The Movieguide Faith and Values Awards are sponsored by the Christian Film & Television Commission and Movieguide, founded by Dr. Ted Baehr. This year's glittering event, also dubbed the “Christian Oscars” attracted a number of major celebrities, Hollywood executives, producers, writers, and directors. The event was hosted by Kevin Sorbo, whose performances in Hercules, Soul Surfer, and Sam Steel and the Crystal Chalice earned him a level of recognition.
A number of worthy films were honored at the Awards Gala for their wholesome, Christian nature. How to Train Your Dragon and What If both earned a Crystal Teddy Bear Award for Dedication to Redeeming the Values of the Mass Media of Entertainment. Such an award is reserved for films that are said to “present the truth of the Gospel of Jesus Christ through the mass media.”
The Grace Award honors those actors whose performances “exemplify God’s grace and mercy toward us as human beings.” This year’s recipient of the Grace Award is Kevin Sorbo, for his performance in What If. In the inspiring film, Sorbo plays Ben Walker, who 15 years ago ended his relationship with his college sweetheart and rejected his calling to be a preacher to pursue a business opportunity. Walker is then visited by an angel of God to show him what his life could have been had he not made such a choice. Ultimately, it is a film about finding one’s purpose in life and embracing the value of faith and family, and Sorbo’s uplifting performance helped carry that message through to the end.
Toy Story 3 was honored as the Best Family Movie of the Year for its espousal of universal themes like sacrifice, loyalty, and determination. It edged out a number of worthy contenders, including The Chronicles of Narnia: The Voyage of the Dawn Treader, Despicable me, How to Train Your Dragon, Legend of the Guardians: The Owls of Ga’Hoole, Letters to God, Megamind, Shrek Forever After, Tangled, and What If.
At the Movieguide Awards, the$100,000 Epiphany Prizes are given to one movie and one television program that have increased man’s love and understanding of God.
The nominees for the Epiphany Prize for Most Inspiring Movie are The Book of Eli, The Chronicles of Narnia: The Voyage of the Dawn Treader, Get Low, Letters to God, The Secret of Kells, To Save a Life, and What If. This year’s winner of the Epiphany Prize for Movies is The Chronicles of Narnia: The Voyage of the Dawn Treader.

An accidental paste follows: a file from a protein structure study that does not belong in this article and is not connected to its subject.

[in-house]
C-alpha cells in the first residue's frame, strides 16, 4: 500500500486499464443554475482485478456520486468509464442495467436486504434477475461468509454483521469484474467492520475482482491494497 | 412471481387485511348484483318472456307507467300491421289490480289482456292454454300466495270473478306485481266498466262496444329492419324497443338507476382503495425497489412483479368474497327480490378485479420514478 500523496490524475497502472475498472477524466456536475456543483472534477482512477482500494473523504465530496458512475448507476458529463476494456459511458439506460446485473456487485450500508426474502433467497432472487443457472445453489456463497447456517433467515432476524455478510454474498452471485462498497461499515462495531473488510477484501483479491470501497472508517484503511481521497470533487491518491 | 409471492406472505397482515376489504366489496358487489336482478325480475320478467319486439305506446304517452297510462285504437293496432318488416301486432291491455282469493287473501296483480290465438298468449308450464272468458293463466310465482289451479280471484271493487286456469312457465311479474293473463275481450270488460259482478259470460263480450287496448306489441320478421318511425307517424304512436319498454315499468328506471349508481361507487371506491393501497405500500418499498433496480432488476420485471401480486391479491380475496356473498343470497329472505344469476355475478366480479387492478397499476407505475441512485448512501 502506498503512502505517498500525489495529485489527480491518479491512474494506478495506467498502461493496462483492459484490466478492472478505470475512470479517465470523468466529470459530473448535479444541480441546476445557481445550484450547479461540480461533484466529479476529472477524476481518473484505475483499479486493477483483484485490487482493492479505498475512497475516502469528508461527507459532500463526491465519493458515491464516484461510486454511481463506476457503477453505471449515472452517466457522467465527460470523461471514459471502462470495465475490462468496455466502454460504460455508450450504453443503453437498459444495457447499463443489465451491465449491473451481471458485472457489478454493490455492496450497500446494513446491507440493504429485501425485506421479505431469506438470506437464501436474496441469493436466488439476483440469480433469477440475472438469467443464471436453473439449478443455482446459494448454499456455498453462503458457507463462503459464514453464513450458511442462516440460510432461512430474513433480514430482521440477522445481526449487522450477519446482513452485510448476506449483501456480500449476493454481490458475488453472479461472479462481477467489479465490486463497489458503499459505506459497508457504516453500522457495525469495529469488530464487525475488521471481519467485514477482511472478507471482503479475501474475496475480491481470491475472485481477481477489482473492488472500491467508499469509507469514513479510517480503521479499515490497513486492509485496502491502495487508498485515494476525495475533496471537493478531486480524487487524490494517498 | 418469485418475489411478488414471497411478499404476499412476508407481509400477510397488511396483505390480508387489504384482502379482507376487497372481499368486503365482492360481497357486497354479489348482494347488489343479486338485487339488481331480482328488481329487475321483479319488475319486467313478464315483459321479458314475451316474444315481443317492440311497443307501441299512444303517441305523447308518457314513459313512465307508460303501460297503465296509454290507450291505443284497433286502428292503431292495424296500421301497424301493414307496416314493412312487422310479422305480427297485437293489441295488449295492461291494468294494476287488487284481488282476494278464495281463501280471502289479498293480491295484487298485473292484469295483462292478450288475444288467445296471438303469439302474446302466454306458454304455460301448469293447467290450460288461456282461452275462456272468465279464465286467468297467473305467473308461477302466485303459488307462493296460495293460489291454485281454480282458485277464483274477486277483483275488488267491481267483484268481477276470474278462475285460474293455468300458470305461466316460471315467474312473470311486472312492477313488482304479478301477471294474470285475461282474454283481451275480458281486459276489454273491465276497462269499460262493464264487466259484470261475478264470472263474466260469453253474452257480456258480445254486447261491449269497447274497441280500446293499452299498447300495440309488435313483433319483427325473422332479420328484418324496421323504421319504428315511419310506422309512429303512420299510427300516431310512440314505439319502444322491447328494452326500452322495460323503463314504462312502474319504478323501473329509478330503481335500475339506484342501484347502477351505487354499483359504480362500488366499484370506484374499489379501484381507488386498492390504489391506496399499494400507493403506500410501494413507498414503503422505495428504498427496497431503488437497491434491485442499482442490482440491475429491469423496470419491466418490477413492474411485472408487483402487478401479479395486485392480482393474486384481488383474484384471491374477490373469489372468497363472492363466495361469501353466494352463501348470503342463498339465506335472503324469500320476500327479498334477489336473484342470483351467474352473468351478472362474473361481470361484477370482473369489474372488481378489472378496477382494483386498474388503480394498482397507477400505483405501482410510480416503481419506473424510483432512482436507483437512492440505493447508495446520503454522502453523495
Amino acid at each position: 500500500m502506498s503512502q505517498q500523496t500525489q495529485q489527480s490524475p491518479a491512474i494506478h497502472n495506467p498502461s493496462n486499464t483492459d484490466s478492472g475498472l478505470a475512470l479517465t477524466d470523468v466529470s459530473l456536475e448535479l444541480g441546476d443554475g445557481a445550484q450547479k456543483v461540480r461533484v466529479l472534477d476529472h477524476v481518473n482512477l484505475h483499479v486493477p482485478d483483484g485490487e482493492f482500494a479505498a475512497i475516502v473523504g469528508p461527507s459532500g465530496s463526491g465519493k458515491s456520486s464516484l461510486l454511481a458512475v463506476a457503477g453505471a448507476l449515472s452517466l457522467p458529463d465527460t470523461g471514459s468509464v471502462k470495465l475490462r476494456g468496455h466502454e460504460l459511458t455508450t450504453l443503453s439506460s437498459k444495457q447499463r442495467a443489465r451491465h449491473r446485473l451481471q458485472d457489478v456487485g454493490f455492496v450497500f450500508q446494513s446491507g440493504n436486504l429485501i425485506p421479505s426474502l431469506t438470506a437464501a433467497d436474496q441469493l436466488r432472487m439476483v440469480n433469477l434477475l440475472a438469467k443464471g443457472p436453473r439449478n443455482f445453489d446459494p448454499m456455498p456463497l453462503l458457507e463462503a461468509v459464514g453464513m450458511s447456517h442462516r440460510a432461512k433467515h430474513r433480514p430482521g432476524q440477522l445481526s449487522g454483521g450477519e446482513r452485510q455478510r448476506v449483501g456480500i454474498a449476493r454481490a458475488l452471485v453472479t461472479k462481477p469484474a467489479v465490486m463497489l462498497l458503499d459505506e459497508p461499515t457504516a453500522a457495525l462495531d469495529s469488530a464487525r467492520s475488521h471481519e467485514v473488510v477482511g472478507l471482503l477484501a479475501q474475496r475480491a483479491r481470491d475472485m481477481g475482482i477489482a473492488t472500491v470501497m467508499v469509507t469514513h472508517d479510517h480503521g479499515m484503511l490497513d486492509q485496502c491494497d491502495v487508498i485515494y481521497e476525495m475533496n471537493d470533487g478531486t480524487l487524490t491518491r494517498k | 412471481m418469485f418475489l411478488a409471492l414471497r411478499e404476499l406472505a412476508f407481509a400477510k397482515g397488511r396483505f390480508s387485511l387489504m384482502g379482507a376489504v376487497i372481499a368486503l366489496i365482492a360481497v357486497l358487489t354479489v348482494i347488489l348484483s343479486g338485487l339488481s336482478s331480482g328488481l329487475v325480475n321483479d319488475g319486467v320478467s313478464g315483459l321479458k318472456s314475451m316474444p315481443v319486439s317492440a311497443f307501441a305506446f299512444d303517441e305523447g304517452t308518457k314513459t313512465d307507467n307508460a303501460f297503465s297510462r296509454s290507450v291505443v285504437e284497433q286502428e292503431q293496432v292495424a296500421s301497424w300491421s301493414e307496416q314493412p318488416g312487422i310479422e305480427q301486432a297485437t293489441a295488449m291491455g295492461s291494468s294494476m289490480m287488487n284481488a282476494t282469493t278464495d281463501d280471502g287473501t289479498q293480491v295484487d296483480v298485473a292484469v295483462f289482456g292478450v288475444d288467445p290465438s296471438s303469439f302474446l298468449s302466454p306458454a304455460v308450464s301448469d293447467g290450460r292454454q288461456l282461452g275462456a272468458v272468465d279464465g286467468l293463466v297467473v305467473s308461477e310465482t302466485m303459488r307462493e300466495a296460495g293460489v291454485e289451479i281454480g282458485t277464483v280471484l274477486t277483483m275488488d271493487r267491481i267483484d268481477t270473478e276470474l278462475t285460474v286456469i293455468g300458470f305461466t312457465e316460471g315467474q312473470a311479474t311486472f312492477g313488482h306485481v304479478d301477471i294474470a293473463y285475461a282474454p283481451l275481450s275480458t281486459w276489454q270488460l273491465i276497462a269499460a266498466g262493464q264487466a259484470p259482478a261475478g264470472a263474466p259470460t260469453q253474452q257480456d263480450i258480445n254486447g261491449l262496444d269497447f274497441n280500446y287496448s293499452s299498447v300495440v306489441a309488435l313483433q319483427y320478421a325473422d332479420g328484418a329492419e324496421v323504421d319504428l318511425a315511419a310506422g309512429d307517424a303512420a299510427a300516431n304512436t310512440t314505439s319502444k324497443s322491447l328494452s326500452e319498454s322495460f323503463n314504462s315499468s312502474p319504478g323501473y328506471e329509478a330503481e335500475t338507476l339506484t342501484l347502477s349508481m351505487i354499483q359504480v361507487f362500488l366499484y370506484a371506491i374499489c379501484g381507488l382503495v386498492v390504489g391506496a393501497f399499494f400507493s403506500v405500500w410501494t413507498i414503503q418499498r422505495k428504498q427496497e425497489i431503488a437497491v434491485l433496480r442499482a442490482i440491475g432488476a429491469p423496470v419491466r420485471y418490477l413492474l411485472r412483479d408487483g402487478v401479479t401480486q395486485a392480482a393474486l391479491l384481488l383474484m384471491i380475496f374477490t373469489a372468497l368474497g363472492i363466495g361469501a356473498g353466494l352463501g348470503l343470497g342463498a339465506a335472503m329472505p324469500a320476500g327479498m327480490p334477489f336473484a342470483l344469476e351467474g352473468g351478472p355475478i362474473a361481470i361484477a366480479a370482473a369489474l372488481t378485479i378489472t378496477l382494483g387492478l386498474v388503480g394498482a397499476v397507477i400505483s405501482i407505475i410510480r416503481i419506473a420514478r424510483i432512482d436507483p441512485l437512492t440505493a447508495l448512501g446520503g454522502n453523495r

For the Most Inspiring television program, the nominees for the Epiphany Prize are Amish Grace, Christmas with a Capital C, Ice Dreams, November Christmas, The Way Home, When Love is Not Enough: The Lois Wilson Story. For its inspiring message of forgiveness in the face of a tragic shooting at a Pennsylvania schoolhouse, Amish Grace edged out its competitors, earning the coveted $100,000 Epiphany Prize.
Though the majority of the films and television programs celebrated at the Awards Gala are considered family friendly, the Movieguide Awards also include a category for mature films that, while they espouse Christian themes, may not be suitable for younger audiences. Get Low earned this admirable award, defeating worthy competitors like Alice in Wonderland, Book of Eli, Iron Man 2, The King’s Speech, Mao’s Last Dancer, Letters to Juliet, The Prince of Persia, True Grit, and Secretariat.
The 19th Annual Movieguide Faith and Values Awards show also featured praiseworthy performances. Ace Young performed an uplifting rendition of Rufus Wainwright’s "Hallelujah," from Shrek Ever After, while Mary, Mary entertained audiences with their performance of “I’m Walking,” a song that celebrates life’s journeys. Likewise, the Greater Los Angeles Gospel choir regaled audiences with Bonnie Tyler’s “I need a hero,” which featured clips from this year’s nominees for Best Family Movie of the Year.
The evening also celebrated the work of Al Kasha, who earned Movieguide’s Lifetime Achievement Award for his work in film, theater, and radio. Throughout his life, Kasha worked with a variety of wonderful artists like Elvis Presley, Bobby Darin, and Jackie Wilson, and earned two Oscars and two Academy Award nominations for his critically acclaimed work. Al’s personal and professional story are inspirational, as he endured a number of family struggles that Al somehow managed to overcome, allowing him to achieve success and notoriety. Most encouraging, however, is Al’s rediscovery of his faith and transformation to a born-again believer. Since then, Al’s commitment to his faith and to the Church has been life-altering and resonates in nearly everything he does, marking him as a worthy recipient of the Lifetime Achievement Award.
Throughout the evening, Movieguide also posted a variety of interesting facts acquired through Dr. Ted Baehr’s Annual Report to Hollywood. Perhaps the most interesting fact was that of all the top ten money-making films of 2010, none were rated R. Such a tidbit speaks volumes about the current climate of American pop culture, and emphasizes once more the need for more Christian and family-friendly films. Addressing this fact, Dr. Baehr said, “This kind of entertainment is becoming more and more popular.” He also noted that the Movieguide Awards are a wonderful opportunity to reward such entertainment, as the films honored at the Movieguide Awards are “redemptive and spiritually uplifting.”
Overall, the evening was an absolute success, and proved to be quite entertaining. Additionally, as the Hallmark Movie Channel often features programs that include wholesome, family, and Christian values, it proved to be an excellent venue for the Movieguide Awards. Encouraged by the public airing of the awards show, Movieguide is asking viewers to write or email the Hallmark Movie Channel to let them know what they thought of the show, so that the channel may continue to be a platform for the Movieguide Awards.